A green roof for a bus designed by Marco Castro Cosio. Inserting little bits of green back into the city wherever they can fit.
Archive for the ‘ideas’ Category
Those clever fellows over at Blu Dot have done it again. Remember their Real Good Experiment? Now they have a new project called the Blu Dot Swap Meet. The idea is simple. Pick a piece from their collection you’d like to own and post a reasonable trade on their site. Folks can support your campaign and if your entry is deemed awesome enough, Blu Dot will swap you for it. So far winning swaps have included a sofa for a popsicle stick motorcycle, a spork collection (shown) for a chair and a Texas BBQ feast for a couch. The Sock Monkey chair above is still vying for a swap.
The New York Times just wrote an interesting article on graphene, the subject of this year’s winning prize for the Nobel in physics. Graphene is a form of carbon that has been slimmed down to one atom thick, resulting in a substance that is extremely flexible. It is also incredibly strong and able to conduct both heat and electricity. All of this makes graphene a material that will likely pop-up in numerous future applications, everything from computer chips to bendable, foldable, 3-D screens. The video above (note the sound is horrible) shows just how graphene will shape our world.
Eco-adventurer David de Rothschild set off from San Fransisco for Australia with a crew of five people on a specially built boat called the Plastiki. The entire vessel is made out of re-purposed plastics, from PET boards to a hull composed of 12, 500 carbon dioxide filled soda bottles. In addition to showcasing the design possibilities of plastic, the voyagers are hoping to focus attention on the health of the world’s oceans. Their website has a journey tracker, videos and sketches, including boats inspired by the Palstiki made by schoolchildren (bottom).
At this year’s Milan furniture fair, the iconic collective Droog will be presenting Everything Must Go, a showcase of 5074 items that had been lost in bankruptcies. Each piece has been ‘revived’ by one of 15 participating designers. The display will include everything from dog baskets to salt shakers – folding chairs to wallets. This will definitely be a stop for me – designers transforming existing products instead of churning out needless new ones is very appropriate given the times.
Another highlight from this year’s Brit Insurance Design of the Year nominees came from Evan Roth. In April, 2009 Roth photographed over 2,400 graffiti tags throughout the city of Paris. Afterward he sorted, labeled and analyzed each of the tags’ letters and identified the ten that were most used. Roth created an online system where the visitor can scroll through these letters, which are, “not intended to display the best graffiti tags in Paris, but rather the aim is to highlight the diversity of forms ranging from upper case to lowercase, simple to complex and legible to cryptic.”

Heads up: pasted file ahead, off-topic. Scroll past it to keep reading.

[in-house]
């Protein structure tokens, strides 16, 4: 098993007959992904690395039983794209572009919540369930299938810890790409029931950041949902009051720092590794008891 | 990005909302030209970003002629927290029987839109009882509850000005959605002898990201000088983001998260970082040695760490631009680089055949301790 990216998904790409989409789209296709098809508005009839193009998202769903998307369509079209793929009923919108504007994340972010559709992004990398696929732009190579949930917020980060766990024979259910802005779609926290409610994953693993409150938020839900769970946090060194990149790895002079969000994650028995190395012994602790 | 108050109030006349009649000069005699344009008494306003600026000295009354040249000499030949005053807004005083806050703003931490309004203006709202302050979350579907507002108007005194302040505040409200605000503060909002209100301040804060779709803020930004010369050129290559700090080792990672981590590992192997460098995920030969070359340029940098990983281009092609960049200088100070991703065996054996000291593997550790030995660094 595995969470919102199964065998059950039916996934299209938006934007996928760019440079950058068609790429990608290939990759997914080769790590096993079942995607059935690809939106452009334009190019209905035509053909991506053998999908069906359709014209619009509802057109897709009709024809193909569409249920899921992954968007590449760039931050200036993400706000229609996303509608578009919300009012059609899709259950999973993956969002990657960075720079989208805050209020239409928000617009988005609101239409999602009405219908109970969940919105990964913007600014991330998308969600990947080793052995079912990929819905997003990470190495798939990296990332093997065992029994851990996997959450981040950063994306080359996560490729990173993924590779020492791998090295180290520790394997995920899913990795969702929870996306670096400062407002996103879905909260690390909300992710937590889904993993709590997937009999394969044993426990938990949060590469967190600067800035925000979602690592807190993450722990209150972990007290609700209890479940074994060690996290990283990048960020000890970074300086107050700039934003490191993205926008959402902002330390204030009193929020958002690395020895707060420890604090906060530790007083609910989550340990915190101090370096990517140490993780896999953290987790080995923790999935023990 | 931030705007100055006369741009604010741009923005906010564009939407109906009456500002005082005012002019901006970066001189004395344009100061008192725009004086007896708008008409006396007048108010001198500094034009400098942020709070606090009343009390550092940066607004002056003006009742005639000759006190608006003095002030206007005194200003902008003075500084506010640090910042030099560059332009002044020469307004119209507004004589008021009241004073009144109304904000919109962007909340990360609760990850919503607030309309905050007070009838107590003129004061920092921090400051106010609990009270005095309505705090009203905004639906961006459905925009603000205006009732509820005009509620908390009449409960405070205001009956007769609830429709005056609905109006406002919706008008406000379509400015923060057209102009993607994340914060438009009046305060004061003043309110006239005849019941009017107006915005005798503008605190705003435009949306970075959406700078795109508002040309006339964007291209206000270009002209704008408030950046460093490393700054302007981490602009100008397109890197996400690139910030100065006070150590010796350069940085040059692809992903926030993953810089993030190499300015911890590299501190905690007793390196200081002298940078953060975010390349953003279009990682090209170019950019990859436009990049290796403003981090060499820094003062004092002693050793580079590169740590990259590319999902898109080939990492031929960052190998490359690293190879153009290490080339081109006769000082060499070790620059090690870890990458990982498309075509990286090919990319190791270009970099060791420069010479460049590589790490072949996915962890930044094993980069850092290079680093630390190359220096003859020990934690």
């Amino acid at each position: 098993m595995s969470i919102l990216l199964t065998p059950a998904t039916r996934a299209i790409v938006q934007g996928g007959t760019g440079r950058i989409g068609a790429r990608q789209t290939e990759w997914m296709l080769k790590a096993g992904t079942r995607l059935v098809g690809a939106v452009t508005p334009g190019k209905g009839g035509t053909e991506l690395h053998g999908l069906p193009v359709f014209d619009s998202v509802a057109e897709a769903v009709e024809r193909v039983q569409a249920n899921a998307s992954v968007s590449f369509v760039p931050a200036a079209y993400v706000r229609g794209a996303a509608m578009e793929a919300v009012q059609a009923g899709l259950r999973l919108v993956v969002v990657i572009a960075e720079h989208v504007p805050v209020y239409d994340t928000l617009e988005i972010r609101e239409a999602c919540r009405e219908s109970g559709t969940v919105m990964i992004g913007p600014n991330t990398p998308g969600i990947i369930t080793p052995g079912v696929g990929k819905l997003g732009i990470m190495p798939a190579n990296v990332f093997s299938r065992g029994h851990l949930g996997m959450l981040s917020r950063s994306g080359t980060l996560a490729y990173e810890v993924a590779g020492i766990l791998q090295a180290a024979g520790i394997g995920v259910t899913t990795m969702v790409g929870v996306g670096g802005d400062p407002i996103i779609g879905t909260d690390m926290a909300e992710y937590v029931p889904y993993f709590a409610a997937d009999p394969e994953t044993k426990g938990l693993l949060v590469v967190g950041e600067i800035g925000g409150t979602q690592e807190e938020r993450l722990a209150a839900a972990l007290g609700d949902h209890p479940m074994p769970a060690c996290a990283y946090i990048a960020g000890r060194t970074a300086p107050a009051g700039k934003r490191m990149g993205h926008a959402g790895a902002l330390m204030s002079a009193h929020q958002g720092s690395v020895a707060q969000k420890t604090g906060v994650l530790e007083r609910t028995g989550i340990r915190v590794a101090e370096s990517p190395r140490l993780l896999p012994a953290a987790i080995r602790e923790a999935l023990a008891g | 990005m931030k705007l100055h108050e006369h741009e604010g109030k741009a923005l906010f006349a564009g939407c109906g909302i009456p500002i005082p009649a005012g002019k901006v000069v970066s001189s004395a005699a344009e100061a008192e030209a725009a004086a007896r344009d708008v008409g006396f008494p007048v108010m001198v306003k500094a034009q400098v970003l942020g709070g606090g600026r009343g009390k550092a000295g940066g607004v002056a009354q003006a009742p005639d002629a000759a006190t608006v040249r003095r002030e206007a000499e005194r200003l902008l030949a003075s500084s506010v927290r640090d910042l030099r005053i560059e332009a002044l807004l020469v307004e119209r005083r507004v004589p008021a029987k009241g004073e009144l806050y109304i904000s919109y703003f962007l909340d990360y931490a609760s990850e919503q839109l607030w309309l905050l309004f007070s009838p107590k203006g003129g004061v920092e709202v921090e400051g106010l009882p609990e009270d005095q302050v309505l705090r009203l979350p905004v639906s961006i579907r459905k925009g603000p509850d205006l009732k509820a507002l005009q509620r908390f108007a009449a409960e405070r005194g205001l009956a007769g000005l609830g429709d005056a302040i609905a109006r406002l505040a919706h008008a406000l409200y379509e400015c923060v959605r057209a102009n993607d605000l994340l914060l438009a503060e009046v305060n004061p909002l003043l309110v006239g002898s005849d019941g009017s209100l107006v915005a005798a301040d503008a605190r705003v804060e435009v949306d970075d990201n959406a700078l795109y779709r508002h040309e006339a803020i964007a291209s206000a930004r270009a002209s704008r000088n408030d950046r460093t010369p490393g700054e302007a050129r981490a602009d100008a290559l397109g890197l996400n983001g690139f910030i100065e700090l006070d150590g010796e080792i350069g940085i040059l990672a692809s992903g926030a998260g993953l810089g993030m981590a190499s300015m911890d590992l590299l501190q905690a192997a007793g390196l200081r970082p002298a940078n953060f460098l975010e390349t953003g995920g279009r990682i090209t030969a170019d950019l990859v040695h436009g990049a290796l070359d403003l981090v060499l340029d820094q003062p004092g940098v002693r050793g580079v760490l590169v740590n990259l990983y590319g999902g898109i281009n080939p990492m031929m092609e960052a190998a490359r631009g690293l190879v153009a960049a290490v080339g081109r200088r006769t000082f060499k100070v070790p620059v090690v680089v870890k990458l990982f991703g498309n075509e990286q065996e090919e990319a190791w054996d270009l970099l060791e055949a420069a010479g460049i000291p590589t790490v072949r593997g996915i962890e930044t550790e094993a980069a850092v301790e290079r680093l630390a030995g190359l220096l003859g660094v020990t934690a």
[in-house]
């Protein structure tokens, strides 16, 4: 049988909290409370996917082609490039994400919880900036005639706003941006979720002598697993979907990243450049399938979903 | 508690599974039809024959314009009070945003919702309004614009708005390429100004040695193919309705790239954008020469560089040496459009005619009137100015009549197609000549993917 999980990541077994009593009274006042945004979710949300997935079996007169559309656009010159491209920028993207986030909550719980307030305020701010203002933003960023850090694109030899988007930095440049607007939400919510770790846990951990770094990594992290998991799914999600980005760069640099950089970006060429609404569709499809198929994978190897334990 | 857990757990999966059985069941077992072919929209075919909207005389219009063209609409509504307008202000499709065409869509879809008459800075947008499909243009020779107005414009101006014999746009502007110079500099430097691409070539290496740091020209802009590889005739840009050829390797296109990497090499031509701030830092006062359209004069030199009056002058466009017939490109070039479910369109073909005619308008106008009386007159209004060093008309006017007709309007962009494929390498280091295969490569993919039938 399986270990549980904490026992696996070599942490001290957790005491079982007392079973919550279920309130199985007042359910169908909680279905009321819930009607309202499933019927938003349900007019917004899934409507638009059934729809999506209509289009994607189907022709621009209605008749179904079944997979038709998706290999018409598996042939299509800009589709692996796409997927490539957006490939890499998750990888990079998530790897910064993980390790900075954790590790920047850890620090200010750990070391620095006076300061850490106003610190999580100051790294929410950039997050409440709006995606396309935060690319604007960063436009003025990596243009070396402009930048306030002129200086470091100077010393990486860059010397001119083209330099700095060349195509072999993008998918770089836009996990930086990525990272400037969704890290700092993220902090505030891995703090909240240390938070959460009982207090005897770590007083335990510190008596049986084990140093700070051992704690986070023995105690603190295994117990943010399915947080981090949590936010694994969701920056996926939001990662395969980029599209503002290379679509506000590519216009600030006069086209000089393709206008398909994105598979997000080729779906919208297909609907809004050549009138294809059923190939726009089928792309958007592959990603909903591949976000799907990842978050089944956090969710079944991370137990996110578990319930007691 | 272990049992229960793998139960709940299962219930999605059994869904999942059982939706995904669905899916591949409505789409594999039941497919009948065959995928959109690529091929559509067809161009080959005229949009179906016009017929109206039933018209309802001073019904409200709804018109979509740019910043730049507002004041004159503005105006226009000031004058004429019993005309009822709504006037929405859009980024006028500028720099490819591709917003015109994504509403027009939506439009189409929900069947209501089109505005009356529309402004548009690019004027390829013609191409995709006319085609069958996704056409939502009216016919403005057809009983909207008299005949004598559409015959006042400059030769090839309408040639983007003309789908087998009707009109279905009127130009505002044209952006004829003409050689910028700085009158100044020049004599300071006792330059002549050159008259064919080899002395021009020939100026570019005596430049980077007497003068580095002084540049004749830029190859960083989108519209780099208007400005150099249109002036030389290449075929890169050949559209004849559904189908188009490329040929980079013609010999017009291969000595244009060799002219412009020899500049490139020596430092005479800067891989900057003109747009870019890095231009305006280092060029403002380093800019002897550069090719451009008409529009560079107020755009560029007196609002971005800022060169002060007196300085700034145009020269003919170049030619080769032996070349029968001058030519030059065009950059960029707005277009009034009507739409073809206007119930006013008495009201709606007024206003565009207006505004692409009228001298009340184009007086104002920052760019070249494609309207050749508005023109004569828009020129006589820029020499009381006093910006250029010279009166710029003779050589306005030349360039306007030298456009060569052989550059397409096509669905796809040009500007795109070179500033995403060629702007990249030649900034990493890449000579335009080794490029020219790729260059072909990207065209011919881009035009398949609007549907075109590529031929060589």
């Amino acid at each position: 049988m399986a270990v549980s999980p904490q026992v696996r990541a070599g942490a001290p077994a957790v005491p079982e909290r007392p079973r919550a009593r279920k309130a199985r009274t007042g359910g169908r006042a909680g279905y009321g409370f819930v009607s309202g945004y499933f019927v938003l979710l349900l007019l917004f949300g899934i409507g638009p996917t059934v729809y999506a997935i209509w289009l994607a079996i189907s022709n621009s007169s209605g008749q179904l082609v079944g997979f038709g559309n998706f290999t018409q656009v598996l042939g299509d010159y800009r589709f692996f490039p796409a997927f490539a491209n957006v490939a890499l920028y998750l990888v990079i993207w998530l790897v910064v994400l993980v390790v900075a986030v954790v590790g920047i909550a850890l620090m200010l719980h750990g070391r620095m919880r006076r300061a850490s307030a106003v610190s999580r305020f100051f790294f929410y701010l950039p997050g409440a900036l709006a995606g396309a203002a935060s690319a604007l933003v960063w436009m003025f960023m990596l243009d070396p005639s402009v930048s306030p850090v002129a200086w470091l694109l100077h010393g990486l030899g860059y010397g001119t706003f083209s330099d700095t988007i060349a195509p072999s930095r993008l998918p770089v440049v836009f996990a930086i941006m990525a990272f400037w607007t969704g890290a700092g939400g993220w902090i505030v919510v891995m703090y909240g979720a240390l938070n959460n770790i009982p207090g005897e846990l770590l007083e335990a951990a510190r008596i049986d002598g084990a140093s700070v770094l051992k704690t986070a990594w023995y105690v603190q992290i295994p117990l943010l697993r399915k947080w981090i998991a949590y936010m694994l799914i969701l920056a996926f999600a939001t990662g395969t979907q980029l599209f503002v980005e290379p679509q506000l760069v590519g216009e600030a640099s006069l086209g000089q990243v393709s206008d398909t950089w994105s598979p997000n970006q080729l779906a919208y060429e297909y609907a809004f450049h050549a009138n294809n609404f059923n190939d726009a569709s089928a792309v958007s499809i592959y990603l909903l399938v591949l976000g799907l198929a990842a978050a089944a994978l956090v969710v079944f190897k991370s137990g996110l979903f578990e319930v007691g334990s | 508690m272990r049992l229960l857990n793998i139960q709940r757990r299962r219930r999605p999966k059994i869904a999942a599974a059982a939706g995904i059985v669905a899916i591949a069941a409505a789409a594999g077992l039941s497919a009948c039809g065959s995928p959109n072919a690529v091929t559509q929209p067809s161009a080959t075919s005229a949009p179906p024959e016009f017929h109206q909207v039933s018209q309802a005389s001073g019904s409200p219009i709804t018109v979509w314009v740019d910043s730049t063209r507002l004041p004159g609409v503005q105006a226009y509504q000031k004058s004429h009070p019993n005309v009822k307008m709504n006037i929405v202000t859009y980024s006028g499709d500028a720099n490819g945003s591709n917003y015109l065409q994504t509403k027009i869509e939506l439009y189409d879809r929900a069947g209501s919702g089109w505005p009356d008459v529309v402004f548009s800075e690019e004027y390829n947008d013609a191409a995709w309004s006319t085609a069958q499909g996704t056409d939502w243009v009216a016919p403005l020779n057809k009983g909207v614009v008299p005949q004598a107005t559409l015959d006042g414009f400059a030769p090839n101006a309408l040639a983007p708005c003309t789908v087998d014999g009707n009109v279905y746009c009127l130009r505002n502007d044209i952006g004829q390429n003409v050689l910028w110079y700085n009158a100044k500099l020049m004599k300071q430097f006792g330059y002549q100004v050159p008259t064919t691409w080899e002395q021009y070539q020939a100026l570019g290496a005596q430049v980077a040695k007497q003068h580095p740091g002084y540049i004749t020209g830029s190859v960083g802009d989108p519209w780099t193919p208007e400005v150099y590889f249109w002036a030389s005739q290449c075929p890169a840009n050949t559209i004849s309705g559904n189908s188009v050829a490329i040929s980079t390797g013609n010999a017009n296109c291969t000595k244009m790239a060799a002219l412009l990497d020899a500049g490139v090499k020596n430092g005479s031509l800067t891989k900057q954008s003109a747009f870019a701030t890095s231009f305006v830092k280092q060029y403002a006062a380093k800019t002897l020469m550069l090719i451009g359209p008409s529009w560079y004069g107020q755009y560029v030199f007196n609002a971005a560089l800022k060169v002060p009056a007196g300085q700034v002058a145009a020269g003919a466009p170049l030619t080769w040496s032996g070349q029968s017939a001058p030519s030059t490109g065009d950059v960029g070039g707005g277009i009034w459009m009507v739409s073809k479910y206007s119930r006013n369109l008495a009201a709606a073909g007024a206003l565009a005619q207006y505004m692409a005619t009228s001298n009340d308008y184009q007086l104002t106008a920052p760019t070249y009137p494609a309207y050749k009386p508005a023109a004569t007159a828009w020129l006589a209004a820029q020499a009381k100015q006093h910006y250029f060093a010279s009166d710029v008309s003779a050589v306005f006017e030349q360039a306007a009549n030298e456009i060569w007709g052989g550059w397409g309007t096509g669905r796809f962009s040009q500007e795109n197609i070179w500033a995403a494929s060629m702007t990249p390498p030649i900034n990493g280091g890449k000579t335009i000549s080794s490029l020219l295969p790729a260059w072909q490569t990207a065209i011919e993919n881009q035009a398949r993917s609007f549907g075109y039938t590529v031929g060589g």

One of my favorite products of last year came from Aldo Bakker, the Dutch designer who created this beautiful collection of porcelain tableware. What makes these pieces so fascinating is that when you first see them, you might not know what they are used for – the function only becomes evident when you hold the object in your hands. As Bakker describes it’s, “a new language of form in a field where everything has been done and shown many times over.”
An exciting addition may soon be coming to Washington DC’s Hirshorn Museum. Director Richard Koshalek is making plans to commission a 145 ft. inflatable bubble installation in the museums’s massive courtyard. The bubble would be filled up twice a year, creating temporary space for special events. In addition, a smaller dome would extrude from the building’s lower level to house a public lounge/cafe. The project, being designed by Diller Scofidio & Renfro, would cost around $5 million to construct – an innovative and inspirational idea to make a traditional museum space much more engaging.
The clever folks at Blu Dot recently put together a great marketing campaign. The Real Good Experiment left 25 of Blu Dot’s iconic Real Good chairs on the streets of NY and monitored who picked them up. Using a built-in tracking device, the chairs tweeted their whereabouts for several days. Finally the Blu Dot team came a knockin’ and interviewed some of the lucky owners in the video above. Good job John and Maurice!
One of the more intriguing presentations at the Kingston University degree show was Mia Azar’s Plugging Beirut Politics. Azar found that the streets of Beirut are often unmarked, leaving people to find places based on stories surrounding local landmarks. As a solution Azar created a system that puts, “orientation and navigational information into the infrastructure of the city by using manhole covers as markers of political conflicts that have occurred…”